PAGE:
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It’s no secret that Cal Poly graduates are valued by employers.
Most non-graduating students still have an incredible amount of work to slog through before they are handed a diploma, and the road ahead can sometimes seem interminable.
Luckily, there is a light at the end of the already-sunny academic tunnel that is Cal Poly. There is perhaps no better motivator toward academic success than our very own role models who have recently achieved it.
Olin Olmstead, a graduating software engineering senior, has witnessed his five years of hard work pay off. He has secured a job as an application developer at Workday, an HR and finance software firm, and he starts in September.
“I had an internship there last summer, and I really like the general problem-solving and the team that they have,” he said. “I’m fairly happy with where I am. I could see myself there for at least the next five to 10 years.”
Olmstead is living proof that this classic path to employment is as effective as students are always told it is — quality schooling coupled with firsthand industry experience is undoubtedly a good way to go.
“What I’ve learned (at Cal Poly) has definitely, definitely helped,” Olmstead said.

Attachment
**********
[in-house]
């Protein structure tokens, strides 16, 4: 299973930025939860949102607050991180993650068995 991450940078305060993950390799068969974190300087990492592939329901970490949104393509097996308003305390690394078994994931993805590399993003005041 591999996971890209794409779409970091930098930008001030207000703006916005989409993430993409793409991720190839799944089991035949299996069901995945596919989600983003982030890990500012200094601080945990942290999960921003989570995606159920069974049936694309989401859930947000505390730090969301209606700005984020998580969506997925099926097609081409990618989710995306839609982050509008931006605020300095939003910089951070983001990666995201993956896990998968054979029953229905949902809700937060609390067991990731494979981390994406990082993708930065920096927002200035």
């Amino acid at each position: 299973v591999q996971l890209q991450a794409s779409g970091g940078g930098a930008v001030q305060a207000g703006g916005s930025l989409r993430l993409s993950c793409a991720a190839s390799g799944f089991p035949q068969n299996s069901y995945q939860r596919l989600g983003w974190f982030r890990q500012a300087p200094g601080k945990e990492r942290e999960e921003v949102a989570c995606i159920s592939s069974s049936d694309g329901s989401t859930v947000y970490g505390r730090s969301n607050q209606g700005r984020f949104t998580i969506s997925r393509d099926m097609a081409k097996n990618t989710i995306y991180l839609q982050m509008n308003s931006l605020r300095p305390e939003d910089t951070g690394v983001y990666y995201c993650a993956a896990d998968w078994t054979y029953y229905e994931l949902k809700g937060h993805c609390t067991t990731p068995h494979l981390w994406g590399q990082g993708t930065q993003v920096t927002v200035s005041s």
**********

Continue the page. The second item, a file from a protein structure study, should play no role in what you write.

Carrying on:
And the experience during his internship was equally valuable, however.
“Workday is unique in that they have their own programming language, so I had to learn that on my own,” he said.
Olmstead automatically became an even more attractive candidate for the job because he is already familiar with some of the defining features of the company.
As for his Cal Poly experience, Olmstead will cherish some aspects of it for years to come.
“I’m in a fraternity, and anything I’ve done with those guys has been the best time of my life. I also spent a lot of late nights coding with friends in (the computer science building) over there,” he said.
Before taking upon his new career in the fall, Olmstead plans to travel.
“I’m going to Europe for a month,” he said. “Specifically, Spain, France, Belgium, Netherlands, Germany, Czech Republic and Italy.”
In addition, he’ll be visiting family in Juneau, Alaska.
“I think it’s important to travel before working because it makes you accepting of other cultures,” he said. “And by association, just accepting of different types of people in general.”
Though Olmstead spent five years at Cal Poly, he feels ready for the real world.